Of course, it wouldn’t be a Mario Kart game without its signature multiplayer, which once again shines for the most part in this latest entry.
You can expect to have a blast with friends locally, whether it’s grand prix races or your own custom rules, which range anywhere from no items to Mirror Mode to teams and more. The computers have also been majorly toned down since Mario Kart Wii. They’ll give you a run for your money when you amp up the difficulty, but they won’t seemingly focus solely on human players like last time either.
Sabotaging one another is more fun thanks to the tuning of classic items as well as the new Piranha Plant, Boomerang, Crazy 8 and Super Horn items. Thankfully, the notorious Spiny Shell does not appear nearly as frequently in Mario Kart 8 as it did in Mario Kart Wii. There is also no more holding onto multiple items. Once you get an item, it’s the only one you can possess until it’s used. This may sound like a set back, but it relies more on the player’s skills in turn, something I always welcome in any game.
The four new items are powerful and fantastic as well, but they don’t make an appearance in player’s hands too often. Crazy 8 surrounds you in a ring of eight usable items, which include a Bomb-Omb and Star; the Piranha Plant bites to attack nearby players, destroy any items tossed at you or give the user short boost spurts; the Boomerang can be thrown three times and always comes back to the player; lastly, the Super Horn has a one-time use that negates Spiny Shells or disrupt any players within its small blast radius.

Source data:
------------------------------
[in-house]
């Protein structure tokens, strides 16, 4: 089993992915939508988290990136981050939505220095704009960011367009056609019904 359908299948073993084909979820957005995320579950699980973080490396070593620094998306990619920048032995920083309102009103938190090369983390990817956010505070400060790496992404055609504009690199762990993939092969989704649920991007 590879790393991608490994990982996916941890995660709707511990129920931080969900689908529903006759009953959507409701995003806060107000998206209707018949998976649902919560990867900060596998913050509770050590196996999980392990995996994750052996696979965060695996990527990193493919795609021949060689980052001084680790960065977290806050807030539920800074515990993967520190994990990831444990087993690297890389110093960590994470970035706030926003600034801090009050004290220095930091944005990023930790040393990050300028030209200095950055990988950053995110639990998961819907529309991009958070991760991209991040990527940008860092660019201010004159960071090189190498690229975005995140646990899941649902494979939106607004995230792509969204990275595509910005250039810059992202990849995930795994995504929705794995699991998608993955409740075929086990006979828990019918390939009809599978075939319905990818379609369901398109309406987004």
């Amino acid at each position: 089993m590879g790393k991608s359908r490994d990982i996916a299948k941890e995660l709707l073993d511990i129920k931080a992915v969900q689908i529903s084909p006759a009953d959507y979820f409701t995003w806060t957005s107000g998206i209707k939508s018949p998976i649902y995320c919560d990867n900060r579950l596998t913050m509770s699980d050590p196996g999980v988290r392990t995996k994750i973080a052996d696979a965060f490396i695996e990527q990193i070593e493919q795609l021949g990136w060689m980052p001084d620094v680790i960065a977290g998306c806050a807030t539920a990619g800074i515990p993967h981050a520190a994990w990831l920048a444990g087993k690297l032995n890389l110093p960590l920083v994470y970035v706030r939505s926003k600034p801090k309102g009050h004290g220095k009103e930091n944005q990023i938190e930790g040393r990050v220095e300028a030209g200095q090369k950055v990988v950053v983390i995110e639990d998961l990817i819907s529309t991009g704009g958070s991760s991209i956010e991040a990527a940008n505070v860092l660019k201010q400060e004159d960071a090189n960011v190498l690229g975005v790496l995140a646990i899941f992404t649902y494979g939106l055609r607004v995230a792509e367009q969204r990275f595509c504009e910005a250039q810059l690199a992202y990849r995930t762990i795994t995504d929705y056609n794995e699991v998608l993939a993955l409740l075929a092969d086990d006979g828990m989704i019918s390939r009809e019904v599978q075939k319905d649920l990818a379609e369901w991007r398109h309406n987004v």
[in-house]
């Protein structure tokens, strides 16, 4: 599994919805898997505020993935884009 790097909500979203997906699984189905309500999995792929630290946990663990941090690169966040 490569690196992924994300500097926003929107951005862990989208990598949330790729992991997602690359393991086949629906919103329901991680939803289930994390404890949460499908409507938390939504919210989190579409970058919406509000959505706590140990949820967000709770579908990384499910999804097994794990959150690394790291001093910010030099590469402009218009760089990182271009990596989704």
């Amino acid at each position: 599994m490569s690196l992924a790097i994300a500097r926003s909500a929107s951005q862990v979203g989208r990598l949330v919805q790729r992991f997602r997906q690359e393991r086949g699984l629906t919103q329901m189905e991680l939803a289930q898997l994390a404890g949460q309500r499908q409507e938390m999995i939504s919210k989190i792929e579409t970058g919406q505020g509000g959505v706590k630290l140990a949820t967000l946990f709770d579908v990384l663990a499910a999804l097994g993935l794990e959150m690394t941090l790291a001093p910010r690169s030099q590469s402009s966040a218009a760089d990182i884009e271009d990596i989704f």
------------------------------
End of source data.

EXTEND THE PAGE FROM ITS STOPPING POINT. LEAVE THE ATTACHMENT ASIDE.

The online features are where players will likely spend much of their time. Racing against others online is seamless, and setting up or searching for matches is a breeze. I am quite pleased with how smoothly the game runs online, both on and off the tracks. There are options to choose from when setting up a tournament, including how frequently it’s active with daily or weekly races. Whether you’re simply racing in a grand prix or participating in a tournament with only green shells, you’ll have a blast competing against unknown adversaries and your friends online.